• Recovery plans-long term actions needed
policies and procedures
Policies and Procedures
  • Establish security culture
  • Establish best security practices
  • Define goals and structure of security program
  • Educate personnel
  • Maintain compliance with any regulations
  • Ex: email policy, Internet usage, physical security
business continuity plans
Business Continuity Plans
  • A comprehensive written plan to maintain or resume business operations in the event of a disruption
  • Continue critical business operations
  • Jeopardize normal operations
  • Most critical operations
  • May require alternate sites (hot, warm, cold)
  • What do we need to KEEP going?
disaster recovery plan
Disaster Recovery Plan
  • A comprehensive written plan to return business operations to the pre-disruption state following a disruption
  • Restore IT functions (prep and restore)
  • Jeopardize the normal operations
  • Includes all operations
  • RETURN TO NORMAL BUSINESS OPERATIONS
  • WHAT DO WE NEED TO DO IN CASE OF A DISASTER?
plan testing training and exercising
Plan Testing, Training and Exercising
  • Testing is a critical to ensure a viable contingency capability
  • Conduct plan exercises
  • Tabletops are useful tools!
exercises building block approach
Exercises—Building Block Approach
  • Seminar (Discussion)
  • Workshop (Discussion)
  • Tabletop Exercise (TTX) (Discussion)
  • Games (Discussion)
  • Drills (Operations)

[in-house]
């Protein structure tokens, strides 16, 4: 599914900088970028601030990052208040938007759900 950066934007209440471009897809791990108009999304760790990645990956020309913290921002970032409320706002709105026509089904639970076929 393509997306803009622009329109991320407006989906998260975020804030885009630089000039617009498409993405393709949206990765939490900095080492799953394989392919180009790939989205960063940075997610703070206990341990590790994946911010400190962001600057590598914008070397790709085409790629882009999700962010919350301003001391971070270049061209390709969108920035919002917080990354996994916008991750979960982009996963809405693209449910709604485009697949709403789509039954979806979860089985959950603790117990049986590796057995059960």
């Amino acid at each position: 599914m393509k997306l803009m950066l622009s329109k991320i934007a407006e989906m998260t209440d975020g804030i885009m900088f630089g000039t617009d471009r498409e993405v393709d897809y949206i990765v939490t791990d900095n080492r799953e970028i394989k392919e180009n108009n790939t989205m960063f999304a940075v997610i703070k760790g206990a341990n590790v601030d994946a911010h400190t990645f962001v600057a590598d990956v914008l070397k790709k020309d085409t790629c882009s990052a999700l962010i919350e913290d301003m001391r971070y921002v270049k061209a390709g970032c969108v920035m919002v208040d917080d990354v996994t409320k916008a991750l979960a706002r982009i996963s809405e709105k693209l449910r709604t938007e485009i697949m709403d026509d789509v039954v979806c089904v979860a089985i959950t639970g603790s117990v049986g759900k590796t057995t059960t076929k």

• Functional Exercises (FXE) (Operations)
  • Full Scale Exercises (FSE) (Operations)
electronic health records
Electronic Health Records
  • Vulnerabilities discovered, reported to eHealth vendor and then patched
  • Patches take A LOT of time to fix
  • 2,211 days (vendor) vs. 284 days (Microsoft)
  • No one eHealth vendor in charge
ehr vulnerabilities
EHR Vulnerabilities
  • Unauthorized users can compromise integrity and confidentiality
  • Unauthorized access to computer networks
  • Password protection (hacks and policies)
  • Subversive software (malware)
  • Disaster
personal information security countermeasures
Personal Information Security Countermeasures
  • Password policies
  • Backup
  • Spoofing countermeasures
  • Malware detection and prevention
  • 93% of companies that lost their data center for 10 days or more due to a disaster filed for bankruptcy within one year of the disaster
  • 50% of businesses that found themselves without data management for this same period filed for bankruptcy immediately
security and assurance program
Security and Assurance Program
  • Protective measures include:
  • Firewalls and virus protection systems
  • Password procedures
  • Information encryption software
  • Computer access control systems
  • Computer security staff background checks (at initial hire and periodically)
  • Computer security staff training & 24/7 on-call technical support
  • Computer system recovery and restoration plans
  • Intrusion detection systems
  • Redundant & backup systems, & offsite backup data storage
additional resources
Additional Resources
  • Planning/Trainings/Exercises
  • HAZMAT, MCI, workplace violence, severe weather, fit-testing, novel influenza, hostile patient, active shooter, foodborne outbreak, hostage situation, bomb scare, communications, ICS/NIMS, PINS, cyber security, power outages, COOP, business continuity, personal preparedness…